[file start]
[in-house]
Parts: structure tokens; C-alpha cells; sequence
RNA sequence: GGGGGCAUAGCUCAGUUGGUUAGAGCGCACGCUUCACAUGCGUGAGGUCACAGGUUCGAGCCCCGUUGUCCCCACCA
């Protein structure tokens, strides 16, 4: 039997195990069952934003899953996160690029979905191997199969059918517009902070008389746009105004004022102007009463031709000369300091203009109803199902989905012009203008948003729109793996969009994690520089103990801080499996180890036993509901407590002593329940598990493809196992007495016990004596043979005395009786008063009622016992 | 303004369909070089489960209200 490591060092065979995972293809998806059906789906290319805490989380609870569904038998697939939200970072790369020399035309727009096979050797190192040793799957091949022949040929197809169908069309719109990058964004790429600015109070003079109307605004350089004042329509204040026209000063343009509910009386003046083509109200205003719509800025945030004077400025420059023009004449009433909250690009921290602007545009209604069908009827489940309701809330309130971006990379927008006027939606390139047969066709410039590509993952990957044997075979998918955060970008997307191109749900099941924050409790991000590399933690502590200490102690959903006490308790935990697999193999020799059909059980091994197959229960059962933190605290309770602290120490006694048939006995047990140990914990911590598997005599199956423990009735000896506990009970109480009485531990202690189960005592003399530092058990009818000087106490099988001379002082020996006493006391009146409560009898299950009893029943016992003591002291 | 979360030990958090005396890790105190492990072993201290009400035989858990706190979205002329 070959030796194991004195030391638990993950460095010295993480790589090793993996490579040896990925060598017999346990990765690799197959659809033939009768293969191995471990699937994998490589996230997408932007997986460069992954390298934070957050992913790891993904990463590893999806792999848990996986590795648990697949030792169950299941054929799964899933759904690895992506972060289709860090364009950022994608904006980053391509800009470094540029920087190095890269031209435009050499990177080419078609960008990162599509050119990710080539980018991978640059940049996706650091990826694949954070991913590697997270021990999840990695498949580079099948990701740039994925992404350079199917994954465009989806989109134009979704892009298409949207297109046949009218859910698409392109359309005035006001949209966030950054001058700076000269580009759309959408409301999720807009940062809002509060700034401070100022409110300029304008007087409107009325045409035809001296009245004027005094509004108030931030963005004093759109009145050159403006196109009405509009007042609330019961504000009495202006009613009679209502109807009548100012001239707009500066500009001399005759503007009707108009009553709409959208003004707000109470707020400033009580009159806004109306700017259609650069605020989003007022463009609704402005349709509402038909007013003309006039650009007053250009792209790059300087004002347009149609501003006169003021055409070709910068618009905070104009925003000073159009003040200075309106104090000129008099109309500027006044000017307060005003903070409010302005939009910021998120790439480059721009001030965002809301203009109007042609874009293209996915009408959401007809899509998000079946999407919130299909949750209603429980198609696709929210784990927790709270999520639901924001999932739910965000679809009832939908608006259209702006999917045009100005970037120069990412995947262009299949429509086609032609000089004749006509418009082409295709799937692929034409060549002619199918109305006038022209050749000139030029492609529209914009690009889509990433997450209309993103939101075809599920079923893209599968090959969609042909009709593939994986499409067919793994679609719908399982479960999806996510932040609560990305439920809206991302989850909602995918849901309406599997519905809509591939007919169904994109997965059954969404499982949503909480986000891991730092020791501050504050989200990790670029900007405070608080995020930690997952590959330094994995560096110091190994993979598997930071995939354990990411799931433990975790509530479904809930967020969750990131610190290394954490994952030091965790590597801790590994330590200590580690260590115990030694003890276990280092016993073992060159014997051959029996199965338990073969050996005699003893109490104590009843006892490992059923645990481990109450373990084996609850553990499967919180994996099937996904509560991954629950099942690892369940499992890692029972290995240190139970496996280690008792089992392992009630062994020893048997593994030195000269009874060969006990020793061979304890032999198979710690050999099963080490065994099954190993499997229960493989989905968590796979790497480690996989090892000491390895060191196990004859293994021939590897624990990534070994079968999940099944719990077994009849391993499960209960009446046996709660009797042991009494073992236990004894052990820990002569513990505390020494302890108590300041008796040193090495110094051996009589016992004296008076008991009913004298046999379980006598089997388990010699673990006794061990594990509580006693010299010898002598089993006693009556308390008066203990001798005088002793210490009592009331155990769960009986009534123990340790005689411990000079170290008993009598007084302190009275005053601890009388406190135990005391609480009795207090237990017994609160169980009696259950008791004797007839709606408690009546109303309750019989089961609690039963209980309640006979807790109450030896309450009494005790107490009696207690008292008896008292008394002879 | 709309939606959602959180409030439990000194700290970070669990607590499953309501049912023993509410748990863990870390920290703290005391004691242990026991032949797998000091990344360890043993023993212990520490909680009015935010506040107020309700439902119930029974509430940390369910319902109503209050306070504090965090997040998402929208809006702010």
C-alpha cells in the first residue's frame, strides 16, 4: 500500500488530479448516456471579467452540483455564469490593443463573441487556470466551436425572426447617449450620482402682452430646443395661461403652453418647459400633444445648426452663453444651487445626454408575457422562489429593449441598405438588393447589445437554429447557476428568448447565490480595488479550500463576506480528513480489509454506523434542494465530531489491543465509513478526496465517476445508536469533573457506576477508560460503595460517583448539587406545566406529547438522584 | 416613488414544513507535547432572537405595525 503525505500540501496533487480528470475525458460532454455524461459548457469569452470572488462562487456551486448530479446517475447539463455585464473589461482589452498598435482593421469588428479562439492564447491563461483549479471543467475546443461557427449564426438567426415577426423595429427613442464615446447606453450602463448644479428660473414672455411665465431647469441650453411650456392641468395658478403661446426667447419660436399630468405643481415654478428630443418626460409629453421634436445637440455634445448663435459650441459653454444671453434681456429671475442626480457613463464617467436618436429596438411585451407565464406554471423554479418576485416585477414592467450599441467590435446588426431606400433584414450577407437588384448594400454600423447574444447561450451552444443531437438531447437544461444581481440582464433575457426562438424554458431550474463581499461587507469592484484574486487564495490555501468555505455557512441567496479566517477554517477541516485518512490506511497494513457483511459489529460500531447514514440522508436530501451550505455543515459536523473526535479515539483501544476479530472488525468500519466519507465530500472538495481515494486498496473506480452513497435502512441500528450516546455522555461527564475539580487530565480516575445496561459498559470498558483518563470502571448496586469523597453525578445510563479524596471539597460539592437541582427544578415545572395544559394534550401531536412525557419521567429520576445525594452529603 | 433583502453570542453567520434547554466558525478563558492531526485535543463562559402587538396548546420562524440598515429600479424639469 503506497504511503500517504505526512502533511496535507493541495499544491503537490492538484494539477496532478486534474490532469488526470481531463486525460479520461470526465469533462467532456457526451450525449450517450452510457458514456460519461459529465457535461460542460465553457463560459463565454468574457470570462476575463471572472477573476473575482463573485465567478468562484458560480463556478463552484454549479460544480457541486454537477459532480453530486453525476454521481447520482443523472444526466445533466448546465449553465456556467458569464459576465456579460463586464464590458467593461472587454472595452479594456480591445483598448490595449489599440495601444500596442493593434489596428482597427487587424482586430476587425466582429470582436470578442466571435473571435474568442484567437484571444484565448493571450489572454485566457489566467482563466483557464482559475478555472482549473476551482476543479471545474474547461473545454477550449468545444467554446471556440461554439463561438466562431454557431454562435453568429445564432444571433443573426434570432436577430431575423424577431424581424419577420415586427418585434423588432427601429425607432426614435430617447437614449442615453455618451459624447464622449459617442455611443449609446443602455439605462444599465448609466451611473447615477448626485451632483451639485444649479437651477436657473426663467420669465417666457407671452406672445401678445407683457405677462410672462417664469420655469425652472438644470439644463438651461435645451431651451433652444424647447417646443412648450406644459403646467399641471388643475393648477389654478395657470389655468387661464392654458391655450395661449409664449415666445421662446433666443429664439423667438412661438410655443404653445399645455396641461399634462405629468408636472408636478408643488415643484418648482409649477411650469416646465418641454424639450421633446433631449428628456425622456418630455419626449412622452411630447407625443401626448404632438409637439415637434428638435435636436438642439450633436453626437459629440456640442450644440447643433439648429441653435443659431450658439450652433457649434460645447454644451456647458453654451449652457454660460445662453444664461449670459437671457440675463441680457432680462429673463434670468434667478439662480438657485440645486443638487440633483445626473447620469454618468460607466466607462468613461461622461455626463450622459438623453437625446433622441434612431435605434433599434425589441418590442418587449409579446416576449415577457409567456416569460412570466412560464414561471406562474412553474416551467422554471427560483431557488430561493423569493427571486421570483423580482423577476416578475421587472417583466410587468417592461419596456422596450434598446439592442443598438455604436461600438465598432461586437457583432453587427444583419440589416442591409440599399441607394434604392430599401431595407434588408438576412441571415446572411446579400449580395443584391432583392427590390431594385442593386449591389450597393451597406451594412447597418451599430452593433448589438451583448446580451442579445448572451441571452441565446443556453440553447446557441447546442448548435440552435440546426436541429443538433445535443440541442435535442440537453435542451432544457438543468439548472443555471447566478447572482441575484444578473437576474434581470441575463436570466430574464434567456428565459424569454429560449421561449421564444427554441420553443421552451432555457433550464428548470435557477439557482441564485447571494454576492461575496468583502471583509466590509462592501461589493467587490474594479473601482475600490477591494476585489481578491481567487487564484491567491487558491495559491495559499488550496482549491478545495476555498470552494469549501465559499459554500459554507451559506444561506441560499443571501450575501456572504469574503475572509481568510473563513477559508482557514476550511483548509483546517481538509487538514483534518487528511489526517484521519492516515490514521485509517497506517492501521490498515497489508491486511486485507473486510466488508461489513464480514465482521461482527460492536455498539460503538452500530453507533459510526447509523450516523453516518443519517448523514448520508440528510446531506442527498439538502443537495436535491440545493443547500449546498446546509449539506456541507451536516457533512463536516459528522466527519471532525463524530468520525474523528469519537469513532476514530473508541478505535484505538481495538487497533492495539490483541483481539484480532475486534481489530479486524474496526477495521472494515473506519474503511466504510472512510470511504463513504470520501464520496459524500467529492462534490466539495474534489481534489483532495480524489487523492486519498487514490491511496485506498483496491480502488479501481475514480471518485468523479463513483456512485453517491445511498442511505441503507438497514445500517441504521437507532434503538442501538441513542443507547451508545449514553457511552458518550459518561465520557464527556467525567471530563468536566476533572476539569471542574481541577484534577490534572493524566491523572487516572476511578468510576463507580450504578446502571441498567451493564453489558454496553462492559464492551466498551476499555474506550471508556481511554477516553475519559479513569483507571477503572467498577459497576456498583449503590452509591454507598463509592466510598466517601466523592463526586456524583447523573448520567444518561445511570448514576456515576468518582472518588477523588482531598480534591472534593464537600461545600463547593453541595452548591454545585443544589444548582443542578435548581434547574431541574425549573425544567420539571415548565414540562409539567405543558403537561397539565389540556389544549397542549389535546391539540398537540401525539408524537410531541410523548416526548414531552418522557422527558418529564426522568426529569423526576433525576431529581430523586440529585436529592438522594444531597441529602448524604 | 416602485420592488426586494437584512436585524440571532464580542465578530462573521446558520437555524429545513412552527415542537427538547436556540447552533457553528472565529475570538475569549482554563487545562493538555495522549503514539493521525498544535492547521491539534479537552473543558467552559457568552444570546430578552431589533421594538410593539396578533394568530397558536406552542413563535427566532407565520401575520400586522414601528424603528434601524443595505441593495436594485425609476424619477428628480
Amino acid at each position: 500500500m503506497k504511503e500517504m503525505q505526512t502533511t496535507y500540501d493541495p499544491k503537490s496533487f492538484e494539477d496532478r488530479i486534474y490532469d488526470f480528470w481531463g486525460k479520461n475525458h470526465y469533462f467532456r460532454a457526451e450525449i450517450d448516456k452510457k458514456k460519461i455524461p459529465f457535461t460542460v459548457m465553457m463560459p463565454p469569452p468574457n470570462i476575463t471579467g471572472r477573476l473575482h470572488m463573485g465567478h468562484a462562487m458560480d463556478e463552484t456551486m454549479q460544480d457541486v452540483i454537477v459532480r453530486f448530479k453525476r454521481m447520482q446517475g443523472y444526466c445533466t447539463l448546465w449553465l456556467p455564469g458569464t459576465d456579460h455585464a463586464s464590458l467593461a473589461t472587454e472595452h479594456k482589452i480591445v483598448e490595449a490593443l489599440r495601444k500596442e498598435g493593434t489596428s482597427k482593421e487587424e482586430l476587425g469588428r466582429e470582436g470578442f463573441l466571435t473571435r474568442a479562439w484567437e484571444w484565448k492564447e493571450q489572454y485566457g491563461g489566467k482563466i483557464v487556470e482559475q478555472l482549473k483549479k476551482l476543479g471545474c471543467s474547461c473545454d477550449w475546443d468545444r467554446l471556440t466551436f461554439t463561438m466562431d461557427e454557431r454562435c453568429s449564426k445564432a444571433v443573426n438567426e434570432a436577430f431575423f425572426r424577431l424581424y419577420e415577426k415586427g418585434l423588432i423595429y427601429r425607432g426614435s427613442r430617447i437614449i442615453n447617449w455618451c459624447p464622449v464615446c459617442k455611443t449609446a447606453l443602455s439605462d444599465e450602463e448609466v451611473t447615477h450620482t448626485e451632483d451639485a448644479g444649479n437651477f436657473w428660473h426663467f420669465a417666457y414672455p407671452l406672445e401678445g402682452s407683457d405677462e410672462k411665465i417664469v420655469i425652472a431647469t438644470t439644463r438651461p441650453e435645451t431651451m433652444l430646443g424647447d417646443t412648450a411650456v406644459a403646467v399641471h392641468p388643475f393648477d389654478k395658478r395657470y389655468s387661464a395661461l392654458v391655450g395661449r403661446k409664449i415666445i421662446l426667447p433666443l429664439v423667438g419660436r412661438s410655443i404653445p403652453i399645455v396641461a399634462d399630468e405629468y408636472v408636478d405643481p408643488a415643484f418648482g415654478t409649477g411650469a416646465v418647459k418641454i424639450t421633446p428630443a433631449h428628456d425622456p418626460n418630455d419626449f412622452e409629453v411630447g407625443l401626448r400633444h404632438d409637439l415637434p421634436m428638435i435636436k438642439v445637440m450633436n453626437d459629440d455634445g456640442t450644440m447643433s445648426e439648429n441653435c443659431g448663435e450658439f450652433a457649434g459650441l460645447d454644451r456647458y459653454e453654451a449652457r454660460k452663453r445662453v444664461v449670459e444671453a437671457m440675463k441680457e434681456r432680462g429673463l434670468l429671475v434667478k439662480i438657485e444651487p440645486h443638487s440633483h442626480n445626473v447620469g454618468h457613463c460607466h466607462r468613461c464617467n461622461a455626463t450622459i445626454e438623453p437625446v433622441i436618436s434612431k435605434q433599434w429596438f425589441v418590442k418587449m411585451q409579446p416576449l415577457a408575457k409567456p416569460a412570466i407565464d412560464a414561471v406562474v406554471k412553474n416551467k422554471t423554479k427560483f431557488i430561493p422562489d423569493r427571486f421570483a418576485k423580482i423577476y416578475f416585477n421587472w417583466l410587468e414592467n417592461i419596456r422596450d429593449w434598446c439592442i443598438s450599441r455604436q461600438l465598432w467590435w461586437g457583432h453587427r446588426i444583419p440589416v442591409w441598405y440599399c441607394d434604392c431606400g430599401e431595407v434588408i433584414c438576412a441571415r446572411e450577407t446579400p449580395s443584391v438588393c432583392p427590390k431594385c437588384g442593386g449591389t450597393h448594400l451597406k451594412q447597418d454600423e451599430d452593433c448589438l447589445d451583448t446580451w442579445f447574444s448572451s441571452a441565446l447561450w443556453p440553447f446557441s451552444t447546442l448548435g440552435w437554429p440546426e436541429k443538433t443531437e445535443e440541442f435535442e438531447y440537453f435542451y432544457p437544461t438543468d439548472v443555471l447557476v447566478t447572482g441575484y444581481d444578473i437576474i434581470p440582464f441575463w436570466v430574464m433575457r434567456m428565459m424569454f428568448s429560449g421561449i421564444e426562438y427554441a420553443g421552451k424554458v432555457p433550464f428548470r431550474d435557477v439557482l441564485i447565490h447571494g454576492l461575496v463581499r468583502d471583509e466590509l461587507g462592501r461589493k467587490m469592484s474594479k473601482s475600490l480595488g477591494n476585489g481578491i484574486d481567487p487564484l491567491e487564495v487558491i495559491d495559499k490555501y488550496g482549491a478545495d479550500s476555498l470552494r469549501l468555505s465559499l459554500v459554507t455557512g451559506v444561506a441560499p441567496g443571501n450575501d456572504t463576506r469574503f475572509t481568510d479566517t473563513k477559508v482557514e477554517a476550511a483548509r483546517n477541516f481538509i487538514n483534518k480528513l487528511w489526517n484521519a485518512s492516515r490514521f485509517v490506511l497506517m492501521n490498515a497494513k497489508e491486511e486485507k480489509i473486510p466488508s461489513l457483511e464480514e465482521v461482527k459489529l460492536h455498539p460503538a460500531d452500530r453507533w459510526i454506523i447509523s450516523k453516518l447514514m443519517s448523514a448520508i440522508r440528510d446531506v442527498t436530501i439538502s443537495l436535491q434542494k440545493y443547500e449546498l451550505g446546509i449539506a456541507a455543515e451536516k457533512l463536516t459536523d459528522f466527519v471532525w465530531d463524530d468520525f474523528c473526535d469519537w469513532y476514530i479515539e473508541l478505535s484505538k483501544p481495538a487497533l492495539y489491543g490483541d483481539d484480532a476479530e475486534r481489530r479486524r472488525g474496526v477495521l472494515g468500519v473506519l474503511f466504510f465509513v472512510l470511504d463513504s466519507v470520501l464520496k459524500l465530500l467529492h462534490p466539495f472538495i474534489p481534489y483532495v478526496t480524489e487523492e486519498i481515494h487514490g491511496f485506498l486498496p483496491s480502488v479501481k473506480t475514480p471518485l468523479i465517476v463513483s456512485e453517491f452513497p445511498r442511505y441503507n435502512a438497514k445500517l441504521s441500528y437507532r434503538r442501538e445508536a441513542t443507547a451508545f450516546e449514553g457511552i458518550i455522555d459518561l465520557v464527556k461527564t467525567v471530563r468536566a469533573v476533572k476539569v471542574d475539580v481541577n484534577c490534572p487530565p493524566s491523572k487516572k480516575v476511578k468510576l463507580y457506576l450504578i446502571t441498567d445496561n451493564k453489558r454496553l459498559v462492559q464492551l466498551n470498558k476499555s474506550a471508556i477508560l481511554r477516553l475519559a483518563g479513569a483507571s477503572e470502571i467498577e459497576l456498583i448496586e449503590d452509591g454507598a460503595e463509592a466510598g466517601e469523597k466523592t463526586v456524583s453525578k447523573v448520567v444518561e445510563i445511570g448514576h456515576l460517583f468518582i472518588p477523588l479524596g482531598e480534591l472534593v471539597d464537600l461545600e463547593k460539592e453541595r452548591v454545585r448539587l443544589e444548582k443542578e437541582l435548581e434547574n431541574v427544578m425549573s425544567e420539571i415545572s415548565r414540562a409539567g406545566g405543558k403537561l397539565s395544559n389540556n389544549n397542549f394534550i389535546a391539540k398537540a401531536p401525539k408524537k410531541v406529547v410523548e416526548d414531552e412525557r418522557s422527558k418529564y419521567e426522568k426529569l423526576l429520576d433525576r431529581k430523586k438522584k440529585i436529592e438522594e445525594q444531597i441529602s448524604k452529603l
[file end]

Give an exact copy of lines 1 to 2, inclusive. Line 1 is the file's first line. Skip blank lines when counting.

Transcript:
[in-house]
Parts: structure tokens; C-alpha cells; sequence